In a VC-exclusive guest blog, Serbian-born violin virtuoso Stefan Milenkovich shares his insights and tips for building your own unique interpretation of a standard work.
''Starting to work on a new piece is always exciting – and even more so if the piece is one of the popular warhorses of the repertoire!
I personally try to leave no stone unturned when it comes to developing my interpretation, with the ultimate goal being quite simple: freedom. After I look at the historical context - and take as many musical and technical things in consideration - I am ultimately looking to feel completely spontaneous in my interpretation. In other words, it’s all about being true to yourself on stage, where there are no boundaries between my intentions and my interpretation, which ultimately arrives to the audience in the same way I intend it to be felt and understood. Obviously, this is easier said then done… but it is an ideal.
But first things first. One of the obvious things I do is to get a nice, clean copy of the score (ideally Urtext). Seems like a given, but I see too many students and some of my colleagues ( I was one of them more then once!) that have their music all over the place, bad page turns, old copies that are just waiting to be ripped off next time you try to turn that page, or some heavily and arbitrarily edited edition that basically implies a certain interpretation (and often, quite personal interpretation at that).
So, I start with a clean slate, which helps me feel more organized already - although I haven’t played a single note yet! (laugh) Anyway, after that, I usually start with the hardest part of the piece, whatever part scares me the most. It could be the end of the piece, cadenza, some tricky spot etc. For me, this is psychological as I believe a work should be learned as evenly as possible, which obviously means varied amounts of work for different parts of that piece.
Within this approach, I start memorizing immediately. I know, I know…. This is essentially not REALLY possible! But it is another way to make myself feel good while learning the piece. Even if I memorize three notes at the end of the work, two bars of the second movement, and a passage from the cadenza, it still feels like I am hitting the ground running right off the bat. It’s all about cultivating the feeling of successful preparation, no matter what the piece is or how difficult.
Now I start layering the piece just like you would build a house (I assume that’s how you would build it, as I’ve never actually done it…. But you know what I mean…😊). Laying down the foundation, keeping the progress even, not neglecting any part of it etc. But since we are talking about a standard work, here is where you already develop your interpretation. So, what to do? The piece has been played countless times, recorded… everyone knows it. Well, what I ask myself is: what is this piece about, and how does it relate to what I am about as an artist on stage? Everyone will look for something different in their performances – just like various audiences do. Whether you try to be incredibly original and different, or you just go for a standard and “safe” interpretation, it’s always going to be YOUR interpretation, because YOU are playing it.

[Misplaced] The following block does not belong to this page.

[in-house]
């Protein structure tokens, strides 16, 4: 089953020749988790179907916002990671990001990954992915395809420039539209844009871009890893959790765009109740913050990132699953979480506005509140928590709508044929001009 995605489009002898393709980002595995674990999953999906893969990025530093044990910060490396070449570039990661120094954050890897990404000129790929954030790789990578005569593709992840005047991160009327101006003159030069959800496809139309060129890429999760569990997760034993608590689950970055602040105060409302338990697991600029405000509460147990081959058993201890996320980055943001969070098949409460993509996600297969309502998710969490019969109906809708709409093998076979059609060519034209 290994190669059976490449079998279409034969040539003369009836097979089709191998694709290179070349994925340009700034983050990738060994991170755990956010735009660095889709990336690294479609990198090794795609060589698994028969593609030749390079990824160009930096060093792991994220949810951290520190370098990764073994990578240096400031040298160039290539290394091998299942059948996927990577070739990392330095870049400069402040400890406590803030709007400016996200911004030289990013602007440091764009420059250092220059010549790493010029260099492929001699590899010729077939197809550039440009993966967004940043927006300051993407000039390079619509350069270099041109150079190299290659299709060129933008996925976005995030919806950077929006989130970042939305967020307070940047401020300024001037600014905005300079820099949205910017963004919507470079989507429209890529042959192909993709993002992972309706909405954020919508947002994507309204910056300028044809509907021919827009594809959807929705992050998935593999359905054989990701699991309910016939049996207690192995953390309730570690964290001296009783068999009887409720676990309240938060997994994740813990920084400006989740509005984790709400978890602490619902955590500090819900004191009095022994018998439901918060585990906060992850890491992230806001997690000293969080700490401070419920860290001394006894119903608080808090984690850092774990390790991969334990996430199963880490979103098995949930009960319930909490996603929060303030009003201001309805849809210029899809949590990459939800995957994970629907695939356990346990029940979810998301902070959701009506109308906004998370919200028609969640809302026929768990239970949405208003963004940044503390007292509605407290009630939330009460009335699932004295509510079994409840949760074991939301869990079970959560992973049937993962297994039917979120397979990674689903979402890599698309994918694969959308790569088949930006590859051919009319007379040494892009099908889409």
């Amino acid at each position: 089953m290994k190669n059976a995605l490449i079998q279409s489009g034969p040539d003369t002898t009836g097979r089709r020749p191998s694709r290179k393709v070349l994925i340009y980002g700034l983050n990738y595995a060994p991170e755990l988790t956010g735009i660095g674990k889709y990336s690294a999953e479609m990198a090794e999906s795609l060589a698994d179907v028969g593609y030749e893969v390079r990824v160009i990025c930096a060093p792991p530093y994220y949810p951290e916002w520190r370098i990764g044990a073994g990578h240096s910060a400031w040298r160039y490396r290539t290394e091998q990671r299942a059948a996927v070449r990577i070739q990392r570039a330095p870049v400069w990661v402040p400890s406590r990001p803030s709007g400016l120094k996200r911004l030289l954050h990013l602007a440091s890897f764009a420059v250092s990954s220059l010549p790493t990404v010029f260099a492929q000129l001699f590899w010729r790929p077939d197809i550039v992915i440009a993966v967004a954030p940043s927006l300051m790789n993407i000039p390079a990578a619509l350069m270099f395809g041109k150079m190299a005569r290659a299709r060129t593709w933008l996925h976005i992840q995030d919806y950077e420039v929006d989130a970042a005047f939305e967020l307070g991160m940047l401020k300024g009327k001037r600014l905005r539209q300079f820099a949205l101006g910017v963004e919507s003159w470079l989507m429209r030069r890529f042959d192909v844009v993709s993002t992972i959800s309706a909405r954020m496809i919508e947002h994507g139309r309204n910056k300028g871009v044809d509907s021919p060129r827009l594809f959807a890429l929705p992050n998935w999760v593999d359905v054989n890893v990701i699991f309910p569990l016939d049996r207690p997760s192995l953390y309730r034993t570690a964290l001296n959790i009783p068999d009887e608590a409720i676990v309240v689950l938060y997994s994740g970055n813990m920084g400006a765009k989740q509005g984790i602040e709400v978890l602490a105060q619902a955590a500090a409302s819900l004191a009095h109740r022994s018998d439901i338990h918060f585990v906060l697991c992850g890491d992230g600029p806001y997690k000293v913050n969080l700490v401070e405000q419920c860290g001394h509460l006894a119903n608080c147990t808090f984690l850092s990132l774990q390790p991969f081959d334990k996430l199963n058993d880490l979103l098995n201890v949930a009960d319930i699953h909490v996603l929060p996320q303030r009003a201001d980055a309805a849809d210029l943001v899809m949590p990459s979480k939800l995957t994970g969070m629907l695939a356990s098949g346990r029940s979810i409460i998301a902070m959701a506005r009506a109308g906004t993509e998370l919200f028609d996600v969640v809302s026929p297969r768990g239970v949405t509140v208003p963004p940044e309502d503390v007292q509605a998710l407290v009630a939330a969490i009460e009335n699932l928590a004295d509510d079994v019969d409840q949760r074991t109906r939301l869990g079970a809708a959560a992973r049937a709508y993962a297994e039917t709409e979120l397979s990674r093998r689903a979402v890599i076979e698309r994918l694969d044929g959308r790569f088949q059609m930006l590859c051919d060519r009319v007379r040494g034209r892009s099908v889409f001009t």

In a sense, learning a standard work is perhaps easier than learning something “off the grid” because, no matter what you do, you’ll find someone that likes how you play it! If you sound “just like Oistrakh’s recording”, then… well, that’s pretty amazing! (laugh). And if you sound like you’re actually not playing the piece that is printed in the program booklet… Well, even then, someone will say: “Such a fresh approach! I am tired of everyone playing this piece in the same way.” In conclusion, how one prepares a standard piece is not as important as actually believing in everything you are doing. But when you do believe in every note you’re playing, this is when you identify with the work, and the audience identifies with you as an artist
A graduate of the Belgrade Music Academy and The Juilliard School, Stefan is a former major prize winner at the Menuhin, Queen Elisabeth, Lipizer, Paganini, Tibor Varga, Joseph Joachim, Louis Spohr and Indianapolis International Violin Competitions - and the Young Concert Artists International Auditions | A former teaching assistant to Dorothy DeLay and Itzhak Perlman at The Juilliard School, Stefan currently holds teaching positions on faculty at the University of Illinois and the University of Belgrade